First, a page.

United States District Court, E.D. Michigan, Southern Division
OPINION AND ORDER DENYING PETITION FOR WRIT OF HABEAS
CORPUS  AND DECLINING TO ISSUE CERTIFICATE OF
APPEALABILITY OR LEAVE TO APPEAL IN FORMA PAUPERIS
HONORABLE GERSHWIN A. DRAIN UNITED STATES DISTRICT COURT
Lloyd Jackson, (“Petitioner” or
“Jackson”), incarcerated at the Ojibway
Correctional Facility in Marenisco, Michigan, filed a
petition for writ of habeas corpus pursuant to 28 U.S.C.
§ 2254. Dkt. No. 20. In his application, filed pro
se, Petitioner challenges his conviction for felon in
possession of a firearm, Mich. Comp. Laws § 750.224f;
possession of a short-barreled shotgun, Mich.
Laws § 750.224b; and two counts of possession of a
firearm in the commission of a felony
(“felony-firearm”), Mich. Comp. Laws §
750.227b. For the reasons stated below, the petition for writ
of habeas corpus is DENIED. Accordingly, the
Court will also DENY Petitioner's
Request for a Certificate of Appealability and Leave to
Appeal In Forma Pauperis.
was convicted following a jury trial in the Bay County
Circuit Court. This Court recites verbatim the relevant facts
relied upon by the Michigan Court of Appeals, which are
presumed correct on habeas review pursuant to 28 U.S.C.
§ 2254(e)(1). See Wagner v. Smith, 581 F.3d
410, 413 (6th Cir. 2009). The Michigan Court of Appeals
This case has its origins in an apparent altercation between
several men at a residence in the early morning hours of July
4, 2008, in Bay City, Michigan.
James Lyman testified that he was a police officer with the
Bay City police department. Lyman stated that he responded to
a dispatch concerning a fight that possibly involved a
firearm. As he drove toward the area indicated in the
dispatch, he saw three men headed away from him and toward
11th Street and another three men headed toward his car.
Lyman stopped his car, exited, and ordered the three men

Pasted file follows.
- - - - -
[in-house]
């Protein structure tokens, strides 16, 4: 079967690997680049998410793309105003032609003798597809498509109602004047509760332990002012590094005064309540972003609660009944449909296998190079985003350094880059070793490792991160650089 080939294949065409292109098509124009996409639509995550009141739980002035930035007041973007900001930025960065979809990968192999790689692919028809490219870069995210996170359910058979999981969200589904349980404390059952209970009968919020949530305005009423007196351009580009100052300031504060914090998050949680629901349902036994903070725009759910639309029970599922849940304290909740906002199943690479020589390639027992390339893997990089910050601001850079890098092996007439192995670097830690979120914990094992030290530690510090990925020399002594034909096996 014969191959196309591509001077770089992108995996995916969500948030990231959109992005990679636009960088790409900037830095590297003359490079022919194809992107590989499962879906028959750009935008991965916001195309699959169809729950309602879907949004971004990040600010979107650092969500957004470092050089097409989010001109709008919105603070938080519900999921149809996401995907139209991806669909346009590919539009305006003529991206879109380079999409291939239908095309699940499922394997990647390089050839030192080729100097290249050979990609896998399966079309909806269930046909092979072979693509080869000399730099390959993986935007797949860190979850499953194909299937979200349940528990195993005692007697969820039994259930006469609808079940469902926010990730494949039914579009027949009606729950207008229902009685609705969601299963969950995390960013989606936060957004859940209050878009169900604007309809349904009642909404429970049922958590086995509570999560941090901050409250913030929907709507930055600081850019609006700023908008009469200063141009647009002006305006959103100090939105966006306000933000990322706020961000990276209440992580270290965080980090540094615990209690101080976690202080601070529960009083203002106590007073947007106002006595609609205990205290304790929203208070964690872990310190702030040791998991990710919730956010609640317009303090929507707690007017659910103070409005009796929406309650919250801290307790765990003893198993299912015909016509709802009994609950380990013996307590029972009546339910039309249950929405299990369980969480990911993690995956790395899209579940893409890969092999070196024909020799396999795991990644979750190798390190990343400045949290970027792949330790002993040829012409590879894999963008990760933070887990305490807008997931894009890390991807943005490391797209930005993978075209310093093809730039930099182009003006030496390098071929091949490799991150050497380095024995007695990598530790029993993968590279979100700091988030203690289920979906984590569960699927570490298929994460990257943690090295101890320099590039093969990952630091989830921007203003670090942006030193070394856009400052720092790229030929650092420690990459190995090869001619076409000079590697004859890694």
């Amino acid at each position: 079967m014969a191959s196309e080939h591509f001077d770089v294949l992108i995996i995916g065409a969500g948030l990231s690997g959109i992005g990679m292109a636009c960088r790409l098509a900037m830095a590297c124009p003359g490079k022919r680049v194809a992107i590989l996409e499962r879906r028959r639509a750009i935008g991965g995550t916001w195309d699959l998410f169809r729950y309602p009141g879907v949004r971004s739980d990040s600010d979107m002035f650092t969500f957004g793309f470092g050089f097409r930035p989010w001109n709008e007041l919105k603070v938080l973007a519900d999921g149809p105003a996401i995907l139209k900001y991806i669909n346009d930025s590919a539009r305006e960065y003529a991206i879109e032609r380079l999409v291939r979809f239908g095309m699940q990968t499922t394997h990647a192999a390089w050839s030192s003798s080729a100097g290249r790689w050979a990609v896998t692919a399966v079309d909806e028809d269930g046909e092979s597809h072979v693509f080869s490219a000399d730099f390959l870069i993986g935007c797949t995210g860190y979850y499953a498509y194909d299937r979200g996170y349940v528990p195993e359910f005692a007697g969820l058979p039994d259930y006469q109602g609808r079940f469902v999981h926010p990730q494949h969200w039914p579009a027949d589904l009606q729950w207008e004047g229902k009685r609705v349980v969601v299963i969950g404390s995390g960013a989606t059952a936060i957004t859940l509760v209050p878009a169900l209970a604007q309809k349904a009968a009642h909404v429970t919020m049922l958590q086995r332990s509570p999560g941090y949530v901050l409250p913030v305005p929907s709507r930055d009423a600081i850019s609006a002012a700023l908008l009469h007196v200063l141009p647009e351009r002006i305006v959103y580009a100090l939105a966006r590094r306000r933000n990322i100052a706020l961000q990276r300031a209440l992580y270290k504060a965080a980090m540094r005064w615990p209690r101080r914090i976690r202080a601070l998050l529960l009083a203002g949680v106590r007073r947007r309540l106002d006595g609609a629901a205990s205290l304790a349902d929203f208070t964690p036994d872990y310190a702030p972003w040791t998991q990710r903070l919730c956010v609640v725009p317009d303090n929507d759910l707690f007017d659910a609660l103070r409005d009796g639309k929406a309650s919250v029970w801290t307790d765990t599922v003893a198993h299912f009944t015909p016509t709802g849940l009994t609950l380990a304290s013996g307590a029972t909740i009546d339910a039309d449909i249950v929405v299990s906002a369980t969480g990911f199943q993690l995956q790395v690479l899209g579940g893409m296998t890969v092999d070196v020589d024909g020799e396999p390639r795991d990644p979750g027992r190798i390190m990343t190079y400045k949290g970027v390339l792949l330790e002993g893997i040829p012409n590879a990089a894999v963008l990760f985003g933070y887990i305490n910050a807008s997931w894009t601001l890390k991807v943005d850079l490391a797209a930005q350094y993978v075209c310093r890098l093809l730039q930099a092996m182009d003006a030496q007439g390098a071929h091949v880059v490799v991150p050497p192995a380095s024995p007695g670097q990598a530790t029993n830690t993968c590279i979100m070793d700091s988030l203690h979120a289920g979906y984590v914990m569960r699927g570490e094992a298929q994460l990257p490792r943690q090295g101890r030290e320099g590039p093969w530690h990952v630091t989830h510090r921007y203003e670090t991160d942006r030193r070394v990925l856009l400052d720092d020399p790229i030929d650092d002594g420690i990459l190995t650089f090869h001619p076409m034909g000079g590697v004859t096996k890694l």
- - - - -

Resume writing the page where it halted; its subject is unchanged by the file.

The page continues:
approaching him to the ground. Lyman agreed that defendant
was yelling and excitable at the scene and that he said
something to the effect that those other guys were
“swingin' on some girls, ” which he
understood to mean striking them. Because the three men would
not comply with his order, he drew his gun and repeated his
order. Eventually, the three men got on the ground.
Officer John Harned testified that he was following Lyman on
the way to the scene. He saw Lyman pull over next to three
men. He, however, proceeded past Lyman and drove towards the
three men who were walking away. The three men ran to the
west and he lost them. Harned testified that all three of the
men that ran away were wearing white t-shirts. After he lost
sight of the three men, Harned went back to the point where
Lyman stopped and helped him secure the scene.
Officers Leslie Gillespie and Brad Peter testified that they
too responded to the dispatch. When she arrived, Gillespie
saw that Lyman had three suspects on the ground at gun point.
She assisted officer Lyman in handcuffing the suspects. When
Peter arrived, Lyman and Gillespie had already secured the
three suspects. Gillespie also noticed that a car was parked
somewhat “cock-eyed into a driveway”; part of the
car was “in the road, part was up into the
driveway.” She said she recognized the car from a stop
that she had made two weeks earlier and that the car belonged
to defendant. She said the car was running, had its lights
on, and the front driver's side door was open. She also
said that defendant had some injuries to his face-his eye was
Dawn Harsch testified that she lived next door to the home at
issue. In the early morning hours of July 4, 2008, she heard
“a lot of yelling” and so she looked outside. She
saw a taller black man with a gun. The man started to take
off his shirt and passed the gun to a shorter black man. The
shorter black man then took the gun and stuck it in her yard.
She stated that the shorter black man had a shirt on. Harsch
told her husband to call 9-1-1, but the police arrived even
before he could call. She then got her robe and went outside
to tell an officer where the gun was located.
Officer Peter said that a neighbor approached him at the
scene and spoke to him. After he spoke with her, Peter
searched the bushes near the woman's home next to a
fence. There he found a small sawed-off shotgun. Peter said
that the neighbor indicated that the man with no shirt had
had the shotgun. Defendant had no shirt on. The other two men
detained at the scene, Cory Jackson-defendant's
brother-and Malcolm Baty, both had shirts on. Harned said